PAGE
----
component
simply
or
vectors,
component
rectangular
A2J and Ask are called the
Ai, A2 and As are called the rectangular
in the x, y and z directions respectively.
of
the
x, y and z directions respectively.
in
of
components,
components, or simply

Any

The sum or resultant

of

Ad, A2J and Ask

A =
The magnitude

of

Aii

is

A23

the vector A, so that

+ Ask

{!)

lAl

V^fTAlTAf

{2)

In particular, the position vector or radius vector r from


written
^ a;i + 2/3 + 2k
^

and has magnitude r

or

|r|

\/x''

to the point {x,y,z) is


(5)

+ j/^ + z^.

SCALAR PRODUCT

dot B)
and B, denoted by A'B (read
scalar product of two vectors
angle
the
of
cosine
the
and
B
and
defined as the product of the magnitudes of

The dot or

is

write

is

A =

DOT

we can

In symbols,

between them.

A-B =
Note that

A B

is

3.
4.

i-i

j-j

Commutative Law for Dot Products


Distributive

(^)

valid:

A'B = BA (B + C) = A B + A C
m(A B) = (mA) B = A

2.

O^^Stt

a scalar and not a vector.

The following laws are


1.

ABcos6,

= k-k =

1,

Law

(mB) = (A B)m,
i-j = j-k ^ k-i =

where

is

a scalar.

CHAP.

VECTORS

7]

If

5.

A=

Aii

+ A2J + Ask and B =

A-B =
A- A
If

6.

CROSS

or

A B =

and

and

B2J

+ Bgk,

then

AiBi + A2B2 + A3B3


A2 = Af + Al + Al
B^ = 52 + g2 + 52

=
=

B-B

Bii

I37

are not null vectors, then

and

are perpendicular.

VECTOR PRODUCT

The cross or vector product of A and B is a vector C = A X B (read A cross B).


The magnitude of A x B is defined as the product of the magnitudes of A and B and the
sine of the angle betvs^een them. The direction of the vector C = A X B is perpendicular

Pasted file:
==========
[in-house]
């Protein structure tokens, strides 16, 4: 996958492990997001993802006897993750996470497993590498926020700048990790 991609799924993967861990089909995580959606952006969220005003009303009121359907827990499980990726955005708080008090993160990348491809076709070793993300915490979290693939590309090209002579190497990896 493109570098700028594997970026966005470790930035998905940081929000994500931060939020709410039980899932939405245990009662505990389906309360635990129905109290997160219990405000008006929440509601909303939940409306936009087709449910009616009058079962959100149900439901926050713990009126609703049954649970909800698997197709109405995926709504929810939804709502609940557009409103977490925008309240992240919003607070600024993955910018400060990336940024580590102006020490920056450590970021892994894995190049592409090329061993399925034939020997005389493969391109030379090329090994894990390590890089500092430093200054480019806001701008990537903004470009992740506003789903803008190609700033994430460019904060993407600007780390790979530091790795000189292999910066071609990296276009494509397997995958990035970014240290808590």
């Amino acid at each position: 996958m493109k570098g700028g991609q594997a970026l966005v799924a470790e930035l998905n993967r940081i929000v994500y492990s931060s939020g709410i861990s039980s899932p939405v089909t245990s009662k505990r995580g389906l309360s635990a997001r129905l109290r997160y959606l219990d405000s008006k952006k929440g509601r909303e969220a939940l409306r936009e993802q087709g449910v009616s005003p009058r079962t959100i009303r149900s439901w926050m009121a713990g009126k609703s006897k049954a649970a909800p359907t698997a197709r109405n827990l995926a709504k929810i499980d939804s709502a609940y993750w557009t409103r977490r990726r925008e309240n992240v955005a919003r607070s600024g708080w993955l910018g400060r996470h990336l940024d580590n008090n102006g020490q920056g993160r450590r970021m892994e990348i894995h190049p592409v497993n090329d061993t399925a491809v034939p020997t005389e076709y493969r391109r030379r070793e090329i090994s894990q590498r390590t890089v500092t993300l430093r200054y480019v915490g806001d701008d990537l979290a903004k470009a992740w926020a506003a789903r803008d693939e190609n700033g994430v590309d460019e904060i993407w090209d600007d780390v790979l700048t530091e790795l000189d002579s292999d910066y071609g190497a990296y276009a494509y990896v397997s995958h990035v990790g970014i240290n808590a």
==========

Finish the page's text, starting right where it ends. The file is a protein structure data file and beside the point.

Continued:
to the plane of A and B and such that A, B and C form a right-handed system.
In
symbols,

where u

A X B = AS sin
is

to B, then

a unit vector indicating the direction of


sin

6*

and we

The following laws are

AxB

1.

6>

define

AXB =

A X B.

tt

If

(5)

A=B

3.
4.

if

is

parallel

valid:

-BxA

(Commutative

Law

for Cross Products Pails)

Ax(B + C) = AxB + AxC


Distributive Law
m(A X B) = (mA) x B = A x (mB) = (A x B)m,
where m
ixi = jxj = kxk = 0,
ixj = k, jxk =
kxi = j
If A = Aii + A2J + Ask and B = BA + Bij+Bik, then

2.

or

0.

is

a scalar.

i,

5.

AXB

Ai

A2

k
A3

Bi

B2

B3

= the area of a parallelogram with sides A and B.


A X B = and A and B are not null vectors, then A and B

6.

|A X B]

7.

If

are parallel.

TRIPLE PRODUCTS
Dot and cross multiplication of three vectors A, B and C may produce meaningful
products of the form (A-B)C, A- (B x C) and A x (B x C). The following laws are valid:
1.

(A -6)0

2.

A(B-C)

in general

(B X C) = B (C X A) = C (A X B) = volume of a parallelepiped having A, B,


and C as edges, or the negative of this volume according as A, B and C do or
do not form a right-handed system. If
= Aii + Aaj + Ask, B = Bii + B2 j + Bsk
and C = Cii + C2J + C3k, then

A
3.

4.

AX

(B X C)

Ai

A2

Bi
Ci

B2

As
Bs

C2

Ca

^ (A X B) X C
(Associative Law
(BXC) = (A-C)B - (A-B)C
(A X B) X C = (A- C)B - (B- C)A
X (B X C)

(S)

for Cross Products Fails)

The product A (B x C) is sometimes called the scalar triple product or box product
and may be denoted by [ABC]. The product A x (B x C) is called the vector triple

product.

VECTORS

138

[CHAP. 7

In A (B X C) parentheses are sometimes omitted and we write A B X C. However,


parentheses must be used in A x (B x C) (see Problem 29).
Note that A (B x C) =
(A X B) C. This is often expressed by stating that in a scalar triple product the dot and
the cross can be interchanged without affecting the result (see Problem 26).

AXIOMATIC APPROACH

to

From the above remarks


when its 3 components {x,y,z)
ing an axiomatic approach

Definition.

With
Thus

VECTOR ANALYSIS
seen that a vector r = xi + y] + zk is determined
some coordinate system are known. In adoptthus quite natural for us to make the following

it

is

relative to

it is

3 dimensional vector

this as starting point

we can

is

an ordered

2.
3.

A-B

4.

and subtraction,

etc.

= (Ai-Bi, A2-B2, A3-B3)